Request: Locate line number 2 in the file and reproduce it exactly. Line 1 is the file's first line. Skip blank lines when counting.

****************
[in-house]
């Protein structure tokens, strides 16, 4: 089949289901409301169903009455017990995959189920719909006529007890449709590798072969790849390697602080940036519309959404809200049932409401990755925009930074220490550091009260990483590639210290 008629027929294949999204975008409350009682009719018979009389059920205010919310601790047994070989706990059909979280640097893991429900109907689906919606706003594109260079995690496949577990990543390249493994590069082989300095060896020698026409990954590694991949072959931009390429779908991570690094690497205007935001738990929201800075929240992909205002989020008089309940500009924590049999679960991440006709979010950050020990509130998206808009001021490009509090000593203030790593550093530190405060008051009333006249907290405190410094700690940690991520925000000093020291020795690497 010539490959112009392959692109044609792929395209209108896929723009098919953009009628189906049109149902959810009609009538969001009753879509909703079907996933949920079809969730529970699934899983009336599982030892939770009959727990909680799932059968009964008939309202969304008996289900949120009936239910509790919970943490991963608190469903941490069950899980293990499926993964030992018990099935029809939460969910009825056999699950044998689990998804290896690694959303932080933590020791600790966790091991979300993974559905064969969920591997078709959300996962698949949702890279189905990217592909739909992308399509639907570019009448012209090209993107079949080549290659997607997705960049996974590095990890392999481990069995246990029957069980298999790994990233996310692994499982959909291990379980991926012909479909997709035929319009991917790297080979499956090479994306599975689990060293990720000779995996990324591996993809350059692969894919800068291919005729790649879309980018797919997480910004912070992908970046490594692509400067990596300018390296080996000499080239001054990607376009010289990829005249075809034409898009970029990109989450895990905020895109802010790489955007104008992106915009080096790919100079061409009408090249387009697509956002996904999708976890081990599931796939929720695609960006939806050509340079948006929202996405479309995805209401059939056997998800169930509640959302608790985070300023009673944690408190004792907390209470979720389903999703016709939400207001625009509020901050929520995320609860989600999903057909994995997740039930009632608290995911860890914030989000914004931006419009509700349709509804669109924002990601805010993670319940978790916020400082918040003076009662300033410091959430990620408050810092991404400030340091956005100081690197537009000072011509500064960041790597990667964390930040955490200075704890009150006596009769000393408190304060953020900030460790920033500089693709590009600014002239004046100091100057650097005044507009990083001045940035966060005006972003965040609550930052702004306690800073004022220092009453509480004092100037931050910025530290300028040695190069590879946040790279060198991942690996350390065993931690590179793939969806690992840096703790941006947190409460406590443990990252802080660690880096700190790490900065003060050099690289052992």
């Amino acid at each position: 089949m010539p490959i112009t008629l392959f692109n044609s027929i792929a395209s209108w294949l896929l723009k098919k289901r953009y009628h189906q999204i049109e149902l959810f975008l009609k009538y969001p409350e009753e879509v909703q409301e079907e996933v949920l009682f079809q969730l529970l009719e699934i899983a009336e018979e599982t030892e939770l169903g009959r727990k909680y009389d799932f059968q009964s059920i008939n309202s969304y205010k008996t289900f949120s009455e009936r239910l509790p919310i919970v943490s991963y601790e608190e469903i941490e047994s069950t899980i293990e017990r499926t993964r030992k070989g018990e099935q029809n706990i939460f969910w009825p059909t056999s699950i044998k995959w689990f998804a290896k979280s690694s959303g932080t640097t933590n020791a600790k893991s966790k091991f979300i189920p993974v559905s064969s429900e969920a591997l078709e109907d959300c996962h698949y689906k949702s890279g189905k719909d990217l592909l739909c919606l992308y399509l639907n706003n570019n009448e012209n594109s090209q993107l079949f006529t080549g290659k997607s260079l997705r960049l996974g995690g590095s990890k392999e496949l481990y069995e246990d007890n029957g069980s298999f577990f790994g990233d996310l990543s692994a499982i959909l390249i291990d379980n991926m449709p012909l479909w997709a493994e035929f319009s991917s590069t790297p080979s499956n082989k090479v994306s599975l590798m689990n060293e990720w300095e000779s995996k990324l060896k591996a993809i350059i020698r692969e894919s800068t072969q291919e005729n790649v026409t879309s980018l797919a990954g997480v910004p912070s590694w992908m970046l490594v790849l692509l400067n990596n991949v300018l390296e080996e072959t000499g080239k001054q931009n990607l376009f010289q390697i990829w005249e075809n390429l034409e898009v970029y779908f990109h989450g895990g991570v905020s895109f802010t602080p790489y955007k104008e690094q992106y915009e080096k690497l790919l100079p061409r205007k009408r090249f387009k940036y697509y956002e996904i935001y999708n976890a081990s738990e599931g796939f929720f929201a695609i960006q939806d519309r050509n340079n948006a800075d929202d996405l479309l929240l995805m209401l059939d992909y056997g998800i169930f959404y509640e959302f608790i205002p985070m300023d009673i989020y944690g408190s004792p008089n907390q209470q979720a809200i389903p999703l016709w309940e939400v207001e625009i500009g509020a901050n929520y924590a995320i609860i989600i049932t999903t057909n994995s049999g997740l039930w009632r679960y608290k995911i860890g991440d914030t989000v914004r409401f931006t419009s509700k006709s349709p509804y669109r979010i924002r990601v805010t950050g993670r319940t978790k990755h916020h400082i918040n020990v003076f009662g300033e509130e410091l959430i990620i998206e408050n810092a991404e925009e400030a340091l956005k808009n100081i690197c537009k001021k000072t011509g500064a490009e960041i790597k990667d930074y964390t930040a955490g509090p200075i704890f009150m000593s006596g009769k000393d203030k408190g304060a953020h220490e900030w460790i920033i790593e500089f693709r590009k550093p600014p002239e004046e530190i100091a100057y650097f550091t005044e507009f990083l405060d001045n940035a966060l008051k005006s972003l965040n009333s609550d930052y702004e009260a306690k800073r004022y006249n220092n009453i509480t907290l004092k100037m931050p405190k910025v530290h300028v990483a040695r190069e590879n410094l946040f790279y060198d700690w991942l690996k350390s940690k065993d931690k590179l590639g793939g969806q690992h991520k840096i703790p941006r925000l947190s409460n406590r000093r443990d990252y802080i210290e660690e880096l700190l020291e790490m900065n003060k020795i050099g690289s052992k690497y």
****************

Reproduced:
């Protein structure tokens, strides 16, 4: 089949289901409301169903009455017990995959189920719909006529007890449709590798072969790849390697602080940036519309959404809200049932409401990755925009930074220490550091009260990483590639210290 008629027929294949999204975008409350009682009719018979009389059920205010919310601790047994070989706990059909979280640097893991429900109907689906919606706003594109260079995690496949577990990543390249493994590069082989300095060896020698026409990954590694991949072959931009390429779908991570690094690497205007935001738990929201800075929240992909205002989020008089309940500009924590049999679960991440006709979010950050020990509130998206808009001021490009509090000593203030790593550093530190405060008051009333006249907290405190410094700690940690991520925000000093020291020795690497 010539490959112009392959692109044609792929395209209108896929723009098919953009009628189906049109149902959810009609009538969001009753879509909703079907996933949920079809969730529970699934899983009336599982030892939770009959727990909680799932059968009964008939309202969304008996289900949120009936239910509790919970943490991963608190469903941490069950899980293990499926993964030992018990099935029809939460969910009825056999699950044998689990998804290896690694959303932080933590020791600790966790091991979300993974559905064969969920591997078709959300996962698949949702890279189905990217592909739909992308399509639907570019009448012209090209993107079949080549290659997607997705960049996974590095990890392999481990069995246990029957069980298999790994990233996310692994499982959909291990379980991926012909479909997709035929319009991917790297080979499956090479994306599975689990060293990720000779995996990324591996993809350059692969894919800068291919005729790649879309980018797919997480910004912070992908970046490594692509400067990596300018390296080996000499080239001054990607376009010289990829005249075809034409898009970029990109989450895990905020895109802010790489955007104008992106915009080096790919100079061409009408090249387009697509956002996904999708976890081990599931796939929720695609960006939806050509340079948006929202996405479309995805209401059939056997998800169930509640959302608790985070300023009673944690408190004792907390209470979720389903999703016709939400207001625009509020901050929520995320609860989600999903057909994995997740039930009632608290995911860890914030989000914004931006419009509700349709509804669109924002990601805010993670319940978790916020400082918040003076009662300033410091959430990620408050810092991404400030340091956005100081690197537009000072011509500064960041790597990667964390930040955490200075704890009150006596009769000393408190304060953020900030460790920033500089693709590009600014002239004046100091100057650097005044507009990083001045940035966060005006972003965040609550930052702004306690800073004022220092009453509480004092100037931050910025530290300028040695190069590879946040790279060198991942690996350390065993931690590179793939969806690992840096703790941006947190409460406590443990990252802080660690880096700190790490900065003060050099690289052992």